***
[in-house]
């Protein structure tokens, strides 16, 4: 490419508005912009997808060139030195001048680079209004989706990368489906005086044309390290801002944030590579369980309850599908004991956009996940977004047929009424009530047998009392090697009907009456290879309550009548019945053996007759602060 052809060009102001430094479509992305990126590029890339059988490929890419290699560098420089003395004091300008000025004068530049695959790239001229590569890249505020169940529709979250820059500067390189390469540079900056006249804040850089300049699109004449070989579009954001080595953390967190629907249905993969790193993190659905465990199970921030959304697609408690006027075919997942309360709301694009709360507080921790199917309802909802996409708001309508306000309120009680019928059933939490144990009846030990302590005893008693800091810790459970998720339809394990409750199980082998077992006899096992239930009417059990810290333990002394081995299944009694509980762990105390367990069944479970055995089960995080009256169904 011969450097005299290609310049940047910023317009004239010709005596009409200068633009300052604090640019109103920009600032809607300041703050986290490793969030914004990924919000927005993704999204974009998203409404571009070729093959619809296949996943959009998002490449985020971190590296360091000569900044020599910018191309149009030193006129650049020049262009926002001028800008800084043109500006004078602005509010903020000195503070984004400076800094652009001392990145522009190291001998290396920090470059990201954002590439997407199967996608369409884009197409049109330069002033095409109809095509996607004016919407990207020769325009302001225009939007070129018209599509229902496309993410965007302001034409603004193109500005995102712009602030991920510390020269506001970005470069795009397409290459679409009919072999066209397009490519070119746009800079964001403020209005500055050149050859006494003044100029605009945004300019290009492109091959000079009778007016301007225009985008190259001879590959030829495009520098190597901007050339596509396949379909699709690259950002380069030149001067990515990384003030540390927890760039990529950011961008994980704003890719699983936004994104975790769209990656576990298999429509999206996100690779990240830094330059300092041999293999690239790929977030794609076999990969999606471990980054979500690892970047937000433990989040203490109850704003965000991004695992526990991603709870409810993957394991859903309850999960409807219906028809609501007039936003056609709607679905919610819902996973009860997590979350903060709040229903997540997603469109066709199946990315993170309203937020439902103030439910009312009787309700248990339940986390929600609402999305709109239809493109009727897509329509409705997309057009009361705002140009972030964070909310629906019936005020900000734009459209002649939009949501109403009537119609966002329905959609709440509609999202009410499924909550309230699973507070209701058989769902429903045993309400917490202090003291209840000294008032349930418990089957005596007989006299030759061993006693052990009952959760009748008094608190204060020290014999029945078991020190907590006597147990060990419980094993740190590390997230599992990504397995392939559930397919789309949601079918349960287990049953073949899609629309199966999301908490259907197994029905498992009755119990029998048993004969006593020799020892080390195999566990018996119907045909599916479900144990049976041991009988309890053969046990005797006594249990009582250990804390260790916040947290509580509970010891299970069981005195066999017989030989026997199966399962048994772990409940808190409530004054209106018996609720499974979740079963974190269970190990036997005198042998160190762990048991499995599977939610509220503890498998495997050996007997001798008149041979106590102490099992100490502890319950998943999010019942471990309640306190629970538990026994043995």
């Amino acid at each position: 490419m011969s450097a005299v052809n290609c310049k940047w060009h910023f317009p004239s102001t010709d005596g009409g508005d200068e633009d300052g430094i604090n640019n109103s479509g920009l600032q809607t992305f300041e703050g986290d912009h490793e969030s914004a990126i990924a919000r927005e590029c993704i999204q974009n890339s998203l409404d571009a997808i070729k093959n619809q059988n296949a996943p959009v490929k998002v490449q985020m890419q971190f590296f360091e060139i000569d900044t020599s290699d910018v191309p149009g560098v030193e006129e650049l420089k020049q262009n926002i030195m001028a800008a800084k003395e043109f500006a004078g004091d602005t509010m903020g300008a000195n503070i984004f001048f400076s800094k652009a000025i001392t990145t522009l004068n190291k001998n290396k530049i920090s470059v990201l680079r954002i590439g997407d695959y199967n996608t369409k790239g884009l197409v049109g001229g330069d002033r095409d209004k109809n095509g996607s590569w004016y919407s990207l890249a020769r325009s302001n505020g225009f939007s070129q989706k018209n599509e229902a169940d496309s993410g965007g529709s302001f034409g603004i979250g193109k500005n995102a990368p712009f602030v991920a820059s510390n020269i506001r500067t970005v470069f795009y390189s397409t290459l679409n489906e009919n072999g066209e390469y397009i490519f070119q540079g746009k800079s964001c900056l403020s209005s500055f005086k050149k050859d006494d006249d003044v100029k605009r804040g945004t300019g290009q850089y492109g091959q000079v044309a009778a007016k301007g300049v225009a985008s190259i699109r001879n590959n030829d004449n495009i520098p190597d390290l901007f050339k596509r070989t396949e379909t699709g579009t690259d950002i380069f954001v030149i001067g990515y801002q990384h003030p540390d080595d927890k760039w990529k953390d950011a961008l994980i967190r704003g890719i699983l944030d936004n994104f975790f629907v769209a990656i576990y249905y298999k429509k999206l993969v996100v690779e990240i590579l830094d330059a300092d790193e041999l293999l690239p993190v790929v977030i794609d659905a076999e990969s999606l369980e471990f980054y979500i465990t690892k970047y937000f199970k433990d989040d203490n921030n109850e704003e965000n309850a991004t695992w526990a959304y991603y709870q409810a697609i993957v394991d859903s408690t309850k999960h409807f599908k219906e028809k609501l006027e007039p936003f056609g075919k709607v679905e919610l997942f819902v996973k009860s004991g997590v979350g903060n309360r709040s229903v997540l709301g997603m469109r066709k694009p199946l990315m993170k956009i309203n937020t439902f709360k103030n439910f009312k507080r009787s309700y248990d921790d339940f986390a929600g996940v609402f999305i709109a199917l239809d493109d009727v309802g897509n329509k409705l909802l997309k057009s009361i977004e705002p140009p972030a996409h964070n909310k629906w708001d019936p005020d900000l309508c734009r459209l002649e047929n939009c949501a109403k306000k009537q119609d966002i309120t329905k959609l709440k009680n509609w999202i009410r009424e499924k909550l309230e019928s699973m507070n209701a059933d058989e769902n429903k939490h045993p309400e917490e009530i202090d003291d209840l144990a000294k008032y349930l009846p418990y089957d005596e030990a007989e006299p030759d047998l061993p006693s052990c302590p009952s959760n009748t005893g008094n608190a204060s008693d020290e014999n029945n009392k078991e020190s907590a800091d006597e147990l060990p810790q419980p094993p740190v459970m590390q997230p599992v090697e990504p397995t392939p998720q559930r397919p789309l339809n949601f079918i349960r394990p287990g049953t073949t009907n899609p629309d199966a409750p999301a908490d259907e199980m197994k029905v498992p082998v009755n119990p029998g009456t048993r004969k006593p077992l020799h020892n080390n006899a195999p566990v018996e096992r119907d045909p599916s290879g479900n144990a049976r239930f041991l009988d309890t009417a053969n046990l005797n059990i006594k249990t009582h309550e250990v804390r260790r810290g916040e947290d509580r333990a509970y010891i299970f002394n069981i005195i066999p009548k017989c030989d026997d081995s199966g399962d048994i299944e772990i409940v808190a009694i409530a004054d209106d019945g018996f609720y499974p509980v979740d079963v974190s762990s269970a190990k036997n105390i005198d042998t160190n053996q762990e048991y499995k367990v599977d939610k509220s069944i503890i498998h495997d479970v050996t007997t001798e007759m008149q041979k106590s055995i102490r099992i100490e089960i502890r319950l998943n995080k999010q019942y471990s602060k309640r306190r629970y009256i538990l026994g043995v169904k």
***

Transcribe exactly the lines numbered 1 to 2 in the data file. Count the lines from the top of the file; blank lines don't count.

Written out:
[in-house]
């Protein structure tokens, strides 16, 4: 490419508005912009997808060139030195001048680079209004989706990368489906005086044309390290801002944030590579369980309850599908004991956009996940977004047929009424009530047998009392090697009907009456290879309550009548019945053996007759602060 052809060009102001430094479509992305990126590029890339059988490929890419290699560098420089003395004091300008000025004068530049695959790239001229590569890249505020169940529709979250820059500067390189390469540079900056006249804040850089300049699109004449070989579009954001080595953390967190629907249905993969790193993190659905465990199970921030959304697609408690006027075919997942309360709301694009709360507080921790199917309802909802996409708001309508306000309120009680019928059933939490144990009846030990302590005893008693800091810790459970998720339809394990409750199980082998077992006899096992239930009417059990810290333990002394081995299944009694509980762990105390367990069944479970055995089960995080009256169904 011969450097005299290609310049940047910023317009004239010709005596009409200068633009300052604090640019109103920009600032809607300041703050986290490793969030914004990924919000927005993704999204974009998203409404571009070729093959619809296949996943959009998002490449985020971190590296360091000569900044020599910018191309149009030193006129650049020049262009926002001028800008800084043109500006004078602005509010903020000195503070984004400076800094652009001392990145522009190291001998290396920090470059990201954002590439997407199967996608369409884009197409049109330069002033095409109809095509996607004016919407990207020769325009302001225009939007070129018209599509229902496309993410965007302001034409603004193109500005995102712009602030991920510390020269506001970005470069795009397409290459679409009919072999066209397009490519070119746009800079964001403020209005500055050149050859006494003044100029605009945004300019290009492109091959000079009778007016301007225009985008190259001879590959030829495009520098190597901007050339596509396949379909699709690259950002380069030149001067990515990384003030540390927890760039990529950011961008994980704003890719699983936004994104975790769209990656576990298999429509999206996100690779990240830094330059300092041999293999690239790929977030794609076999990969999606471990980054979500690892970047937000433990989040203490109850704003965000991004695992526990991603709870409810993957394991859903309850999960409807219906028809609501007039936003056609709607679905919610819902996973009860997590979350903060709040229903997540997603469109066709199946990315993170309203937020439902103030439910009312009787309700248990339940986390929600609402999305709109239809493109009727897509329509409705997309057009009361705002140009972030964070909310629906019936005020900000734009459209002649939009949501109403009537119609966002329905959609709440509609999202009410499924909550309230699973507070209701058989769902429903045993309400917490202090003291209840000294008032349930418990089957005596007989006299030759061993006693052990009952959760009748008094608190204060020290014999029945078991020190907590006597147990060990419980094993740190590390997230599992990504397995392939559930397919789309949601079918349960287990049953073949899609629309199966999301908490259907197994029905498992009755119990029998048993004969006593020799020892080390195999566990018996119907045909599916479900144990049976041991009988309890053969046990005797006594249990009582250990804390260790916040947290509580509970010891299970069981005195066999017989030989026997199966399962048994772990409940808190409530004054209106018996609720499974979740079963974190269970190990036997005198042998160190762990048991499995599977939610509220503890498998495997050996007997001798008149041979106590102490099992100490502890319950998943999010019942471990309640306190629970538990026994043995």